We ask charities to indicate how they would spend additional, unexpected funding that an ACE recommendation may bring. Because previously recommended charities tend to receive more ACE-influenced funding over time, we also ask those charities to specify how they would use additional funding.
We then assess our level of uncertainty in the effectiveness of the charity’s plans in 2024 and 2025 and estimate their RFMF for those years. To do this, we assign an uncertainty score on a 1–7 scale, with higher scores indicating higher uncertainty, based on questions such as the following for each plan:
- How uncertain are we that the charity’s plans will make as effective use of the funding as their previous expenditures?
- Is there a percentage threshold of the charity’s proposed plans beyond which the additional funding is not used as effectively?
- Are there nonfinancial barriers that may impact the charity’s ability to carry out their plans?
We use these uncertainty scores and the charity’s revenue and expenditure trajectory to define two RFMF dollar estimates that represent the amount beyond the charity’s projected revenue in 2024 and 2025 that we believe they could effectively use. If the charity has plans for a large amount of unexpected funding that are likely to be as effective as their past work, they will receive higher RFMF estimates.
We may adjust RFMF based on the status of a charity’s reserves. It is common practice for charities to hold more funds than needed for their current expenses to be able to withstand changes in the business cycle or external shocks that may affect their incoming revenue.24 Such additional funds can also serve as investments in future projects. Thus, it can be effective to provide a charity with additional funding to secure the organization’s stability and/or provide funding for larger projects in the future. Therefore, we increase a charity’s RFMF if they are below their targeted amount of reserves. If a target does not exist, we suggest that charities hold reserves equal to at least one year of expenditures.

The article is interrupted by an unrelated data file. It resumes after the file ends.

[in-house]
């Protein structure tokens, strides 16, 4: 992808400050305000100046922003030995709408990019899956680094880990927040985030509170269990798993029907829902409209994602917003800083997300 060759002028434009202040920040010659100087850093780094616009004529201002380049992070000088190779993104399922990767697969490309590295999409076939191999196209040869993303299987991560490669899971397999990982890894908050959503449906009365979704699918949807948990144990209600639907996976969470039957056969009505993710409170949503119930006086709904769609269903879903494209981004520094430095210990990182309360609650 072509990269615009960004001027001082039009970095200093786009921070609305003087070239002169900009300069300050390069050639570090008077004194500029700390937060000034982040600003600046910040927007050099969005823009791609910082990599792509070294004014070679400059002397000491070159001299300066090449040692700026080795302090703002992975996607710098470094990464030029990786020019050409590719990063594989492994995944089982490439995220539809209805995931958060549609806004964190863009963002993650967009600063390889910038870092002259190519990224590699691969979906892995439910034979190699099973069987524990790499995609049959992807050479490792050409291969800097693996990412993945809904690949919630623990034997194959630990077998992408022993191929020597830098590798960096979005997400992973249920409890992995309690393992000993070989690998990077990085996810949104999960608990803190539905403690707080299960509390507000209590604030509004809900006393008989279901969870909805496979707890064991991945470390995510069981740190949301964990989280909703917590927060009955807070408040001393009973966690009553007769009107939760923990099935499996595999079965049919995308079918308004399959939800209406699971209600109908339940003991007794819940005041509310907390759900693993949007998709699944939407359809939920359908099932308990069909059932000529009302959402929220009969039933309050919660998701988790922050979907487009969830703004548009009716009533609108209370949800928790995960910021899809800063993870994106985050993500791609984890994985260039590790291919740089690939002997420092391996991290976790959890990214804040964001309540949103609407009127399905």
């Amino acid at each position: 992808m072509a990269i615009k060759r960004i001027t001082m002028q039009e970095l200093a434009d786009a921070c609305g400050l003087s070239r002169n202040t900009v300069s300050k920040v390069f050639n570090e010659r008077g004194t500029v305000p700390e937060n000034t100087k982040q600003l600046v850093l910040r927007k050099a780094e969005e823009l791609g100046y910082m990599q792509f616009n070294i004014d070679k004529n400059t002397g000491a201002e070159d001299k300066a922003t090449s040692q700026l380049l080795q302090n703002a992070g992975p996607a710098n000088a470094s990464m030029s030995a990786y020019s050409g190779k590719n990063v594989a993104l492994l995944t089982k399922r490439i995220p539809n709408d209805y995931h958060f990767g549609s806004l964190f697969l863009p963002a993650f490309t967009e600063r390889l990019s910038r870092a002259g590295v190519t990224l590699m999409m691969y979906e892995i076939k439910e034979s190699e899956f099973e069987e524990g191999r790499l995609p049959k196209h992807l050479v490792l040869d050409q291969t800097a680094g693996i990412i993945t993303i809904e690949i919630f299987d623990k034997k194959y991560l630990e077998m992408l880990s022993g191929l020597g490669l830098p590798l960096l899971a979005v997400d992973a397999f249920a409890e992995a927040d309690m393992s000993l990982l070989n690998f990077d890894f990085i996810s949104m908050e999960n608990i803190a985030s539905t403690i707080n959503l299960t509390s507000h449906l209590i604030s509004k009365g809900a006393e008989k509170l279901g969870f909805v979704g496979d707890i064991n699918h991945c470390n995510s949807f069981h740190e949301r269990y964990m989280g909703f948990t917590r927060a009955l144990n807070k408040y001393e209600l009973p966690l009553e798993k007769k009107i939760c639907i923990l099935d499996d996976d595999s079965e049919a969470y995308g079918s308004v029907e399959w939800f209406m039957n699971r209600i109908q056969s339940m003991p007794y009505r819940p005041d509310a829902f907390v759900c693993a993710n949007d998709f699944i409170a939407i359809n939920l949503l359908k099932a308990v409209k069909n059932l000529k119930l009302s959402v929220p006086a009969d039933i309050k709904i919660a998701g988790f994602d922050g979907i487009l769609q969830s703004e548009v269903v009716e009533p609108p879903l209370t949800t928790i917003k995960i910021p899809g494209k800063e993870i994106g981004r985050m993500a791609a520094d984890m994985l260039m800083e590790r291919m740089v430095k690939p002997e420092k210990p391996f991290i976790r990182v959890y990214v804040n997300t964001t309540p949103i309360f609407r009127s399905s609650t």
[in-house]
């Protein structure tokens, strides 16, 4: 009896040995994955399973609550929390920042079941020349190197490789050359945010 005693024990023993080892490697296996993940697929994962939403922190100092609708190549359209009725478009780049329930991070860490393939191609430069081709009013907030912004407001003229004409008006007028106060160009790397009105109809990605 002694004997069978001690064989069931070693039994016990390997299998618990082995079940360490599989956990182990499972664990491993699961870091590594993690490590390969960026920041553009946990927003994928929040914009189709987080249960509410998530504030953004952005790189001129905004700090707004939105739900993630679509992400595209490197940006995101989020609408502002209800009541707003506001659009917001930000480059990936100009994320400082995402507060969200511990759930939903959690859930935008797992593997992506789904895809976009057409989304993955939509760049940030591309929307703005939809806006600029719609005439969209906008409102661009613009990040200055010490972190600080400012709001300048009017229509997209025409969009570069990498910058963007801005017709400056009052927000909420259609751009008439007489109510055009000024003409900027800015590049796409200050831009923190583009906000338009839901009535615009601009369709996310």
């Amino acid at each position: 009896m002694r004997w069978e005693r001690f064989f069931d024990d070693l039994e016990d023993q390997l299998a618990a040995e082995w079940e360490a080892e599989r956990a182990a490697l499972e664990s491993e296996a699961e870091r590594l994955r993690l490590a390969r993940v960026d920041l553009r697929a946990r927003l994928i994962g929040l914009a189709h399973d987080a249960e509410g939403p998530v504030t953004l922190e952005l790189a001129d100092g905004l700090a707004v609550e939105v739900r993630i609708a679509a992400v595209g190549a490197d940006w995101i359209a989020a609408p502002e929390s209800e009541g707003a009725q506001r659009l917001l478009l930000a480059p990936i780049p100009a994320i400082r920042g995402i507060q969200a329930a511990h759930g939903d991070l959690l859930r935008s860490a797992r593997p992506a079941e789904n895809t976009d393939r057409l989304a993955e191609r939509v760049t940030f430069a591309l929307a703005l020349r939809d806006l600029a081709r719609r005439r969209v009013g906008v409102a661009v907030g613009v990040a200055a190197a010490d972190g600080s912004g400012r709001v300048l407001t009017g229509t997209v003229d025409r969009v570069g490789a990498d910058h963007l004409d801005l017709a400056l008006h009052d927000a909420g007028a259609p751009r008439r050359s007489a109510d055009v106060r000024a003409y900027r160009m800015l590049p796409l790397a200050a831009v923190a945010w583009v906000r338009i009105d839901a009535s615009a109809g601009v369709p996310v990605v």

The charities we evaluate typically receive revenue from a variety of sources, such as individual donations and grants from foundations.25 A review of the literature on nonprofit finance suggests that revenue diversity may be positively associated with revenue predictability if the sources of income are largely uncorrelated.26 However, there is evidence that revenue diversity may not always be associated with financial stability.27 Therefore, although revenue diversity does not play a direct role in our recommendation decision, we indicate charities’ major sources of income in this criterion for donors interested in financial stability.
Limitations of Our Method
Because we cannot predict exactly how much charities will fundraise in the future and how their plans for expansion will unfold, our estimates are speculative—not definitive. For instance, a charity could lose a major funder or discover a way to use additional funding that they did not anticipate, in which case our estimates would be too low. Conversely, they could fail to hire an employee with the necessary skills or experience to enable an expansion, in which case our estimates would be too high.
Our RFMF estimates are intended to identify the point in time at which we would want to check in with a charity to ensure that they have used their funds effectively and can still absorb additional funding. Therefore, we check in with our recommended charities twice a year leading up to our Recommended Charity Fund distributions to update our sense of their RFMF.
Finally, because we assign numerical values to non-numerical assessments of uncertainty, the data can be misinterpreted as more objective than it is.
Organizational Health: Are there any management issues substantial enough to affect the charity’s effectiveness and stability?
With this criterion,28 we assess whether any aspects of an organization’s leadership or workplace culture pose a risk to its effectiveness or stability, thereby reducing its potential to help animals. Problems with leadership and workplace culture could also negatively affect the reputation of the broader animal advocacy movement, as well as employees’ wellbeing and their willingness to remain in the movement. For example:
- Schyns & Schilling (2013) report that poor leadership practices result in counterproductive employee behavior, stress, negative attitudes toward the entire company, lower job satisfaction, and higher intention to quit.
- Waldman et al. (2012) report that effective leadership predicts lower turnover and reduced intention to quit.